The Internal Revenue Service (IRS) must take bold and innovative action to combat more than $5 billion in fraudulent identity theft tax refunds, according to a new report by the Government Accountability Office (GAO). The report, requested by leaders on the Senate Finance and Aging Committees as well as the House Ways and Means Committee, said the IRS should take additional steps to strengthen its pre-refund and anti-fraud efforts to effectively stop tax refund fraud before it even starts.
“The American people should be able to trust the IRS to protect their identities, preserve their privacy, and ensure their hard-earned money isn’t being carelessly flushed down the drain. Sadly, that’s not the case,” said Finance Committee Ranking Member Orrin Hatch (R-Utah).“As the GAO made clear today, there is more that can be done to improve the agency’s anti-fraud capabilities. Moving forward, I hope the IRS will take a serious look at these recommendations and work with Congress to implement smart safeguards that not only better serve the victims of identity theft refund fraud but, ultimately, stop it before it even starts.”
“By the time IRS matches all of the payroll information it collects with the tax returns it receives, billions of dollars in fraudulent refunds have already been sent out the door. This is a serious and unacceptable issue that must be addressed now,” said Finance Committee Chairman Ron Wyden (D-Ore.). “This GAO report is an important step forward as it makes a number of important recommendations for verifying that taxpayers are getting the refunds they deserve and that the fraudsters don’t get them instead. I’m working closely with my colleagues here in the Congress and with the IRS to fight this serious and growing problem that hurts both citizens and the integrity of our tax administration.”
“This problem isn’t going away, unless we go hard after these criminals while also doing what we can to prevent this crime,” said U.S. Sen. Bill Nelson (D-FL), chairman of the Aging Committee and a proponent of various initiatives to curb ID theft and tax fraud. “Too many Americans already have paid a high price, especially those unfortunate enough to have fallen victim to identity theft. Many of them sometimes end up waiting years just to get their own tax refund. The time has come for Congress to act.”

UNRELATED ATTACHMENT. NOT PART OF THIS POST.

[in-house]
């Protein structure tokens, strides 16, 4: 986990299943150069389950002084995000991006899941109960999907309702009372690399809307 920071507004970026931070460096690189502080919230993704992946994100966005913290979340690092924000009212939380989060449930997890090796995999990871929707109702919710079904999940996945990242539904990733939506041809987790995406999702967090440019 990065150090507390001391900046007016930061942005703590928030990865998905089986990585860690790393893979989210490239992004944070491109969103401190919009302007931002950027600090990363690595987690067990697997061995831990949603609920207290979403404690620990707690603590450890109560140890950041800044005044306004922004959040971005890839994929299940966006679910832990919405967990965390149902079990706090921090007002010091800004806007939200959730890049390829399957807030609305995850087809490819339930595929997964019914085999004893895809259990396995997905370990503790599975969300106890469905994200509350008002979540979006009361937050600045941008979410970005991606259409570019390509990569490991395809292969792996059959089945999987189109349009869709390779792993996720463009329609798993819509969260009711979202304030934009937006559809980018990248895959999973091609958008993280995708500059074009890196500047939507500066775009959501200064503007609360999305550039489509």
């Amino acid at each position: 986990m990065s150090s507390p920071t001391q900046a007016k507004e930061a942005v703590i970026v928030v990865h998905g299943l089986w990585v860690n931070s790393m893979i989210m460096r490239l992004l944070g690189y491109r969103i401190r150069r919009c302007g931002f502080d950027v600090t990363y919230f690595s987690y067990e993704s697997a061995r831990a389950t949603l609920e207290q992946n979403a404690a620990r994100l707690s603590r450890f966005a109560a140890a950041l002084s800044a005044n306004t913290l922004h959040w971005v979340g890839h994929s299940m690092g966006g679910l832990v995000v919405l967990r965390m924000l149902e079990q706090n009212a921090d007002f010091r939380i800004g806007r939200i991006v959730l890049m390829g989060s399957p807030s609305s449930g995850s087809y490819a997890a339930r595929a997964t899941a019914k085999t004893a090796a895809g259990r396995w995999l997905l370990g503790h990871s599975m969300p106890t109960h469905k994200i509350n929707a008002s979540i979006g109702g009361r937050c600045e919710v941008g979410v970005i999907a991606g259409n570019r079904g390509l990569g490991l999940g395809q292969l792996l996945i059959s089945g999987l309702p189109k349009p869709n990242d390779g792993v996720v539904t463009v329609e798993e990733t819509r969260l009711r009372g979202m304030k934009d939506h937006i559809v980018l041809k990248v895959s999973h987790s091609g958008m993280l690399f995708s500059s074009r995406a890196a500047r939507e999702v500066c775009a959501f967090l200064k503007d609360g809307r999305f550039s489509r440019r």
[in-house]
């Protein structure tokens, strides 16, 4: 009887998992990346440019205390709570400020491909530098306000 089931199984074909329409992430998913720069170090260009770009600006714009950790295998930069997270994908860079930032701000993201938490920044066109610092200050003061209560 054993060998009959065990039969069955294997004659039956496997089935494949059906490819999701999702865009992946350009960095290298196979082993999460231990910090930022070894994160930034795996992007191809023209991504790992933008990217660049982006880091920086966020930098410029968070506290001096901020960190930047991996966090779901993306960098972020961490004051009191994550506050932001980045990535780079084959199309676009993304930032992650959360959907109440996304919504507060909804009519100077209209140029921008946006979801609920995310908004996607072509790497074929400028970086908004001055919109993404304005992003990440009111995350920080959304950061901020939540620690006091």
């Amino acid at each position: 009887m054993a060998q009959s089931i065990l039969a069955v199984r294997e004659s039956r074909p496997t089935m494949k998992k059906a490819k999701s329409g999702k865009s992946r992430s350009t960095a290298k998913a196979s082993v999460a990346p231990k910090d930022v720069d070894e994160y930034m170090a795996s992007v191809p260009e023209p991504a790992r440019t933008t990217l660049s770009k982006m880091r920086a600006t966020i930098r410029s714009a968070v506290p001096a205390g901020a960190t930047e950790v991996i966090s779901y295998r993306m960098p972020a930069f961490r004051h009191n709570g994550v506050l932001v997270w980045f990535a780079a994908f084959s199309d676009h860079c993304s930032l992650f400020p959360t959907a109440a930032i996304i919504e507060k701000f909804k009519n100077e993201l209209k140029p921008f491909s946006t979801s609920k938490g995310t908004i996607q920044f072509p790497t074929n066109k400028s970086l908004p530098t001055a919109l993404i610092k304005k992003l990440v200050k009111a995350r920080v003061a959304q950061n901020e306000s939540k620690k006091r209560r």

“Despite efforts to prevent tax refunds from being paid to con artists who have stolen the identities of taxpayers, the IRS paid $5.2 billion in refunds based on fraudulent tax returns in 2013,” said U.S. Senator Susan Collins (R-Maine), Ranking Member of the Senate Aging Committee. “These fraudulent tax refund payments waste taxpayer dollars and jeopardize the legitimate refunds of taxpayers. The IRS must do more to prevent fraudulent tax refunds from being paid to fraudsters rather than to their rightful claimant.”
“The IRS is not doing enough to protect Americans from the terrible crime of identity theft and fraud,” said House Ways and Means Committee Chairman Dave Camp (R-MI). “In one case, the IRS received over 2,000 returns from a single address – paying out over $3.3 million in refunds. That is not just a simple error, that is clear mismanagement. IRS must ensure that all is being done to stop detect fraudulent payments, protect hard-earned taxpayer dollars, and stop the crime of tax fraud.”
Identity theft (IDT) refund fraud occurs when a fraudster files a false tax return using a stolen Social Security number and other personal information and receives a tax refund from the IRS. The IRS estimates that in 2013, it paid $5.2 billion in fraudulent IDT refunds.
GAO and the IRS both agree that this large problem is an evolving threat as fraudsters are adapting to additional controls the IRS has implemented to combat IDT refund fraud. Fraudsters are able to take advantage of the IRS’ “look-back” compliance efforts, in which the IRS issues tax-refunds before completing all compliance checks.
GAO recommends that the IRS take additional actions to enhance its pre-refund anti-fraud efforts, as preventing fraud is more effective than “claw-back” recovery efforts.
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